Sighting Bees in Australia
Meet these people who so love the bees in Australia!
While I was vacationing in Brisbane, Australia last year, December, I was introduced to a special beekeeping club that served its local community (no specific names of individuals will be mentioned here). And perhaps because it was never planned, the unexpected brief encounter turned out to be many times more precious and rewarding for me.
Its members immediately stood out to me because they were not the usual beekeepers that most honey enthusiasts would expect. Bees, for them are much more than just insects that give us honey to eat, but important pollinators for vegetables, fruits and nuts. To them, bees have an extremely vital role in the environment. Two-thirds of Australia’s food crops are dependent on insect for pollination.
The efforts these guys put into maintaining bees as part of their environment were amazing. Different types of habitats for different types of bees were created in their own garden. I have never seen people with such a strong sense of respect for bees as pollinators and so eager to share their passion to care, nurture and protect the bees from diseases, pests and chemicals. They were not just concerned about the thriving of honeybees, but also stingless bees and solitary bees. “Anyone can do their part in creating conditions to attract bees in the area they live” was their firm belief.
Snippets of Stories From the Bee People:
Gentlest Beekeepers: They were the gentlest beekeepers I have ever met. How slowly they approached the bees and how carefully they handled them showed how much respect they had for these little creatures. When shifting and taking the honeycomb frames in and out of the chamber and covering the lid, they went to great lengths to avoid crushing or rolling over the bees in the process. Fast or sudden movements could also annoy the bees and cause them to sting, so I was told.
Wonderful Diversity of Bee Solitaries:
Unlike honeybees, solitary bees lay eggs in a wide range of diverse habitats. These guys make bee walls for these solitary bees from a variety of different materials eg bamboo, clay, wood and reeds. Interestingly, I was told that each bee species has their own preference for material, diameter and length of holes and tunnels. Nectar and pollen are brought into each of the tunnel compartment where a single egg is then laid. The egg hatches into a larva which becomes a pupa, and then finally emerges as a bee. And the life cycle repeats.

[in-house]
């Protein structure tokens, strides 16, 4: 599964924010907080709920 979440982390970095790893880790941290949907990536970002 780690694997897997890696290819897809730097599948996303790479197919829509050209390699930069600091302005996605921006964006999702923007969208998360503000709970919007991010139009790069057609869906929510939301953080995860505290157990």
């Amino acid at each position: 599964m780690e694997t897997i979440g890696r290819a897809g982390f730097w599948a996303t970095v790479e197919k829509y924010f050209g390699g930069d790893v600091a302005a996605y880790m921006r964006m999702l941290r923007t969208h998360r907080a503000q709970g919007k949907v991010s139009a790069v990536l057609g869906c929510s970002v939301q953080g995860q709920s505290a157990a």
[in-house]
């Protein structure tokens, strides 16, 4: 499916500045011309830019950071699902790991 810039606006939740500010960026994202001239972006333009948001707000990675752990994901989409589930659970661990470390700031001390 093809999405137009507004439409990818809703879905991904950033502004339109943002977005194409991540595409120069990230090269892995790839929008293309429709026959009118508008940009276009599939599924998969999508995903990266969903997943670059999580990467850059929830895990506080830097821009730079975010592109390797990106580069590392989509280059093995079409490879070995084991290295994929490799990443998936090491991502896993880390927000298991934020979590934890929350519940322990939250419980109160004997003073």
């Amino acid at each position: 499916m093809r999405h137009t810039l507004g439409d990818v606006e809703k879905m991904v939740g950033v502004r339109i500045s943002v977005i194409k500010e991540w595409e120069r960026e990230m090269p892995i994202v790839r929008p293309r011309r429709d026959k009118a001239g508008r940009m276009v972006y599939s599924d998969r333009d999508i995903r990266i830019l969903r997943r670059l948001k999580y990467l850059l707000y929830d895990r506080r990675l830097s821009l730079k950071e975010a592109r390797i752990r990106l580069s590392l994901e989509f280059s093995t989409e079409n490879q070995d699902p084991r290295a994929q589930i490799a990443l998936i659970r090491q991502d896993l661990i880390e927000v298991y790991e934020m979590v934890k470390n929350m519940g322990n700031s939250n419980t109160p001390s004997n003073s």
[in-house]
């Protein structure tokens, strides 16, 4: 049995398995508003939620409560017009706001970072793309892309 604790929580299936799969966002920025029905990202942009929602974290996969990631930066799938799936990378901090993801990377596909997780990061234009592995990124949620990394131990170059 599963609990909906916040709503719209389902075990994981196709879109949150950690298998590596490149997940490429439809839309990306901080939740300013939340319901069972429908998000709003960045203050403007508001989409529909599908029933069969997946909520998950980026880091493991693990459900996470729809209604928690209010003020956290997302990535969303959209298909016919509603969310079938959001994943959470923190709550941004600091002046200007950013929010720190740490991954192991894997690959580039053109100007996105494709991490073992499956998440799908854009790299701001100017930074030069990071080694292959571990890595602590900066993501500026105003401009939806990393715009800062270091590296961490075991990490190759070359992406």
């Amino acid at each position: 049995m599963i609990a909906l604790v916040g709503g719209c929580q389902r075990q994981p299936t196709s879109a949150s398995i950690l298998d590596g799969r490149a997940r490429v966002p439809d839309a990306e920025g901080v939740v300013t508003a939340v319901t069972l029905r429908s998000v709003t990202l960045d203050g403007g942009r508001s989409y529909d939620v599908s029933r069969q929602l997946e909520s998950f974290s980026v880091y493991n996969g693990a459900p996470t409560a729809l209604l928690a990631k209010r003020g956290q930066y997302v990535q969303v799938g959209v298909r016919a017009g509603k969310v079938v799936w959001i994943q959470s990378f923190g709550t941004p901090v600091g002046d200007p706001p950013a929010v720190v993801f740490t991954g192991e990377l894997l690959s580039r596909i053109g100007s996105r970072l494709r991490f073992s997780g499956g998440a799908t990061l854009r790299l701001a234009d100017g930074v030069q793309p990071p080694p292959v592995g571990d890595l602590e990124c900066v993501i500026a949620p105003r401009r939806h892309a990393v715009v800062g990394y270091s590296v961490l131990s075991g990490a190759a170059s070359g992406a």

Moody or Intimidated Bees:
It was too difficult to ignore the furious buzz coming from a hive of wild aggressive bees on of the trees near where the bee walls were situated. I was told that just not too long ago, the bees had attacked some workers who were busy working at a nearby construction site. Why? Possibly, they were irritated (or intimidated?) by their high-pitched machinery noise and their strong body odor on their sweaty bodies.
Make a Beeline, Buzz Buzz Buzz:
Bees tend to fly in straight lines, (hence the phrase “to make a beeline”), so if you have panicky neighbors who are afraid of bees, placing fence or barrier in the bee’s path as it leaves the hives to forage can help redirect bees’ flight pattern and force them to fly high enough to avoid crossing the path of people below.
Ants Love the Real Thing:
In our “Pure Honey Test” page, many honey lovers and even some beekeepers (or at least they claimed to be) suggested that ants would not touch honey, so honey rejected by ants is pure, whereas honey that attracts ants is impure. But I saw with my own eyes black ants trying to get into one of the bee hives own by the group and was told that those black ants love honey. And to my surprise, sometimes an army of ants can even be mighty enough to loot the honey and pollen, attack and the brood, and eventually cause the bees to abscond the colony! Never knew ants could bring such damage to the honeybees!
Rare Green Visitor:
A luminous green insect was spotted burrowing into the tiny hollow of a wooden block. We were not sure what it was; green orchid bee or a cuckoo wasp? Whatever it was, it was a rare interesting sighting!
Jan 2022 (Updated)
Other Related Pages
Enjoy my collection of albums containing my favourite honey bees images from different countries: My Honey Bees Images.